Saturday, April 19, 2014

Quick Games

Time is always an issue at school.  There is not enough time in the day to everything you want.  Playing a game is often near, or at the bottom of the list. When do you play?  How can you make play meaningful (curriculum connected)? Why does play have to me meaningful?  I struggle with these questions, and others all the time.  For example; if I make time during centres for play, but I also expect students to write about their play, does writing about play justify the time I give to playing, or just take away from the benefits of playing?

One 'freebie' for play in the classroom is indoor recess.  Indoor recess, is great for introducing games and just playing. During recess I give my students choices of games to play in the class.  Some choose to play on the computer while others choose table top games.  These games are all chosen by me, so, while there is choice, it is still controlled by me.  We teachers are a controlling lot.  The challenge in building a collection of games for recess is finding ones that will only last 10-15 minutes, to make transitioning back to class work easy.  Here are the games I have in my collection currently:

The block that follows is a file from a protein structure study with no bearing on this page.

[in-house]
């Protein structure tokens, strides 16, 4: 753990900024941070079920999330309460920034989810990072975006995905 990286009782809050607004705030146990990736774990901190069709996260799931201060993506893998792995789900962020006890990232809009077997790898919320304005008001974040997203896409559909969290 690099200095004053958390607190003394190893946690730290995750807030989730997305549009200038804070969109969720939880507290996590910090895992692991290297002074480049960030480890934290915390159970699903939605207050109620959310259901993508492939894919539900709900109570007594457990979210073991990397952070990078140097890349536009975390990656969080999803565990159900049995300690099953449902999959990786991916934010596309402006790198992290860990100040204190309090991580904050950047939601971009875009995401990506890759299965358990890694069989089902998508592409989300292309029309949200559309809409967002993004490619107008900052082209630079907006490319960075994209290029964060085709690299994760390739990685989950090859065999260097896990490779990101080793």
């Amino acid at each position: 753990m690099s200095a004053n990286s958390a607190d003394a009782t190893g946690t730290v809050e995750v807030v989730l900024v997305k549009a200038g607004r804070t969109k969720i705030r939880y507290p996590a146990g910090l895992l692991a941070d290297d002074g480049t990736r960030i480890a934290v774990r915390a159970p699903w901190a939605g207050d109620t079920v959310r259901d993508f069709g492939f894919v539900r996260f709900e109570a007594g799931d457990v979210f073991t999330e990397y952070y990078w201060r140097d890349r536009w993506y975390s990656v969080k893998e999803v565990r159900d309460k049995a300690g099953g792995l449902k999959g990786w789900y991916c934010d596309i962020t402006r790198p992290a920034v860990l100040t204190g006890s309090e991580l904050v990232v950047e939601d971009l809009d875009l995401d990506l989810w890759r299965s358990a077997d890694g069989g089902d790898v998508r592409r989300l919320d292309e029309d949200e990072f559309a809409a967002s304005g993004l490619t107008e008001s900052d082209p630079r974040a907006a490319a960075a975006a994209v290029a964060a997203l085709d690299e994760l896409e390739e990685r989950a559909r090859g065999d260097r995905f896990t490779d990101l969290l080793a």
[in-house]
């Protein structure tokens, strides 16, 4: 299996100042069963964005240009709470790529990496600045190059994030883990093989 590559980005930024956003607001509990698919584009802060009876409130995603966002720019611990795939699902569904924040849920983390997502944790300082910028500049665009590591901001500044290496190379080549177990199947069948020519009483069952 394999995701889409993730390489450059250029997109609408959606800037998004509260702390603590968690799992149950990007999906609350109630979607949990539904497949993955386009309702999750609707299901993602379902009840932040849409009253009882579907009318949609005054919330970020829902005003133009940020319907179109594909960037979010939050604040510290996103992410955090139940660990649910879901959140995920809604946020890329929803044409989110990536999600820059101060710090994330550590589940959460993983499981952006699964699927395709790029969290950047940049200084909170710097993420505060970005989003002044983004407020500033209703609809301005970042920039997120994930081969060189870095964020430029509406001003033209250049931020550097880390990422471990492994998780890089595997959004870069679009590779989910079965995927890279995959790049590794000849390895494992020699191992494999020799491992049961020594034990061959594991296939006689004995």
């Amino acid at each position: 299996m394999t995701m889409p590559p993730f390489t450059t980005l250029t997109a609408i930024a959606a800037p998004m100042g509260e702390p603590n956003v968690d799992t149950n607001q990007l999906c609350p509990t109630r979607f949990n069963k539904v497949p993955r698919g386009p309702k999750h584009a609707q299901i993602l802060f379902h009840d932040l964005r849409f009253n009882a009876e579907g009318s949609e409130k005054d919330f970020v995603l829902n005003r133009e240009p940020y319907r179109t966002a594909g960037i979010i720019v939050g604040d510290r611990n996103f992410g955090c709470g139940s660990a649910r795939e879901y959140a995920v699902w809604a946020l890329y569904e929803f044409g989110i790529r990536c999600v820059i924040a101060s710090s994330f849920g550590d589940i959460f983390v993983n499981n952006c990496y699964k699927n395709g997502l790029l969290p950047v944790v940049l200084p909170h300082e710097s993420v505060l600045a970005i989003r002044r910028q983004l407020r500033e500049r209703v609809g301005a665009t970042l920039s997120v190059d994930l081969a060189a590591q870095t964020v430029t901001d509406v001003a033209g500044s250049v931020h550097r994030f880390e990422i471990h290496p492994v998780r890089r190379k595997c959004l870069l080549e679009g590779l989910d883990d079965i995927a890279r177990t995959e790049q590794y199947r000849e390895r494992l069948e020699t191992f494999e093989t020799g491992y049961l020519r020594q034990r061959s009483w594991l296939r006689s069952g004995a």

Uno, Chess (not really a fast game), cards, Dominoes, Story cubesSpot itWe didn't playtest this game at all.  Almost all my games are easily found in book, games shops, and department stores.

Spot it, and Story cubes are the current favourite of my class.  These games are quick, and allow for many players.  I have watched half my class choose to play story cubes and create the funniest, strangest stories I have ever heard.  I have also used this in class as a fun oral activity, and a way to talk about units of organized thought i.e. paragraphs.

Spot it is a favourite because it is fast paced and very visual.  My ELL students in particular liked this one, as it does not require reading English text.  The last game on the list is my favourite, because there is a lot of thinking, and luck in a 5 minute -or less- game.  Students have to quickly read their cards and make a plan to ensure everyone else loses.   My students in grade 4/5 are a bit hesitant to play 'We Didn't Playtest this Game at All' because it requires a lot of reading when you are first learning to playing it, but my former students who are in grade 6/7 do come by my class to borrow it occasionally.

My latest game Duple I haven't yet introduced to my students.  For now it is sitting on my desk, driving my students crazy.  It is from the makers of Anomia.  I can't wait to play.

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